The present report focuses on elucidating the systemic roots of the serious human rights abuses against
the Roma minority in the Czech Republic, the sufferers of which unfortunately continue to seek asylum in
several EU countries. One of the main causes of this problem is, according to our observations, insufficient
protection of the Roma in cases of serious racially motivated attacks, the slow investigation of such attacks, and
the lack of follow-through on the part of the authorities, just as in specific cases of police violence against the
Roma, for which see PART I. PART II briefly reports on the slow-moving problems with ratification of the
Rome Statute to the International Criminal Court in the Czech Republic.
The most recent Association Council conclusions (of 20 November 2001) state in part 2:
“With regard to the Copenhagen political criteria, the Association Council welcomed the efforts of the Czech
Government to improve the situation of the Roma minority by implementing the Government’s Roma strategy,
and stressed the importance of continuing these efforts.“
The League supports the conclusions of the EU-Czech Association Council on the implementation of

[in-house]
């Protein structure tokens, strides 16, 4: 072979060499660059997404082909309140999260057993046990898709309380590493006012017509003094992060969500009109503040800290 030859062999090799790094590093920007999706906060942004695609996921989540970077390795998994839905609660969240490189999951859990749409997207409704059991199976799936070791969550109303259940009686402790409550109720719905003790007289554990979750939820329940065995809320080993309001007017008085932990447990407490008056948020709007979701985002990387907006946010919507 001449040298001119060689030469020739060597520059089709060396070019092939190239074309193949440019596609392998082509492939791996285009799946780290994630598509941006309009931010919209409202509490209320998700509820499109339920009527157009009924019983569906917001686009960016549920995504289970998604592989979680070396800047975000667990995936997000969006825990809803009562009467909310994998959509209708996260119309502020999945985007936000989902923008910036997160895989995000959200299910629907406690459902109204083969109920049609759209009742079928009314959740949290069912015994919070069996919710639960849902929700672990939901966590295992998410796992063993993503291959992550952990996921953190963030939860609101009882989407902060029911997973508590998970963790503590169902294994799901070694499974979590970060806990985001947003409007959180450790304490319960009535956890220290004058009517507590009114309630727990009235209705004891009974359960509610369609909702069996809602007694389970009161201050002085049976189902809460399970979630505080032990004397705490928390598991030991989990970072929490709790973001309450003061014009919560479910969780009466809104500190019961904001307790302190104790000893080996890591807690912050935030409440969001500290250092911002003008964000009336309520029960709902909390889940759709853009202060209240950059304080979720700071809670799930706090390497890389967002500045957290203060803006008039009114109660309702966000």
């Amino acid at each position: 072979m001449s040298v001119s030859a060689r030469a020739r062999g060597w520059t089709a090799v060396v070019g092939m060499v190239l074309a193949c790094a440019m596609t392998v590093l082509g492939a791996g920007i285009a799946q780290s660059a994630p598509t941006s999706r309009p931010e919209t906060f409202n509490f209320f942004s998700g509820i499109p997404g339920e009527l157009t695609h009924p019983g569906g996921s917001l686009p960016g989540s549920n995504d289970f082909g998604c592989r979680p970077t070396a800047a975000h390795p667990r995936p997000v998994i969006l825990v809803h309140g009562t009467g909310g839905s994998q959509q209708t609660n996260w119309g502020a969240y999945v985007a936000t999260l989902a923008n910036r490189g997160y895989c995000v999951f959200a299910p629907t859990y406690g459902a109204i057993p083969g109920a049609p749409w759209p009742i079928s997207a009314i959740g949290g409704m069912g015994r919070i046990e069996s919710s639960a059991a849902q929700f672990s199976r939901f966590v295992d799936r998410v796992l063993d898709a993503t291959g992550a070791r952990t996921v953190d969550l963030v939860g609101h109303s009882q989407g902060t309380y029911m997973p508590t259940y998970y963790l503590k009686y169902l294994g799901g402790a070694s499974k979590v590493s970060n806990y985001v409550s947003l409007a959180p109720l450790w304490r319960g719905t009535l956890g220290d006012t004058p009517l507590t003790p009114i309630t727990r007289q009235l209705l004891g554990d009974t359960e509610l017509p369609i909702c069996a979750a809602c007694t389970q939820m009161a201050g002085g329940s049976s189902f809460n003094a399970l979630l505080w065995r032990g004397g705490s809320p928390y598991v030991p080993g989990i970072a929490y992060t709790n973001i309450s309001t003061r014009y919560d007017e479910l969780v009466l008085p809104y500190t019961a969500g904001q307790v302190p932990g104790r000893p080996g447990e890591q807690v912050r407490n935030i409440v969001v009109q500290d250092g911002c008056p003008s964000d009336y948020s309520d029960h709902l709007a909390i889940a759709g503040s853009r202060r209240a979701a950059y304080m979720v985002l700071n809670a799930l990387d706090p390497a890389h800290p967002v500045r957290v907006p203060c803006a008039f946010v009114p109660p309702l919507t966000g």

the government’s strategy; however, we would like to present our serious concerns about such implementation
without the corresponding implementation of certain systemic changes. These concerns are documented in
alarming cases (from June and July of this year) in which our lawyers have begun to provide free legal aid. As
far as the League is informed, the Czech government is doing its best to support programs helping to integrate
the Roma into society and also working on projects to improve their social situation. When comparing their
situation to that of other countries in Central and Eastern Europe, it is also necessary to remark that Roma in the
Czech Republic enjoy one of the highest levels of social standards in the region.
Nevertheless, there is a basic problem in the fact that the state organs have ineffectively protected and
continue to ineffectively protect the Roma in several brutal cases where their physical integrity was threatened.
This is particularly true in cases of racially motivated attacks and police violence against the Roma. When Roma
are threatened with death or serious injury under the jurisdiction of the state organs of the Czech Republic,
generous social support allowances do them no good. It is therefore no wonder that, despite the security offered
in the Roma community by what are usually its strong family ties and social roots, many Roma continue to seek
a safer country where they could live without the daily fear of attack.
Besides writing up general stategies and a legislative framework, the Czech government should also
endeavor to improve the situation by supporting the successful investigation and resolution of concrete, serious
cases of violence, especially those where no one has been sentenced for serious attacks against Roma and
neither a punishment nor a appropriate amount of compensation to the victims or their bereaved has been
enforced. Unfortunately, the practice of several state organs (in particular the Police) differs greatly in some
serious cases from that required by law and international standards.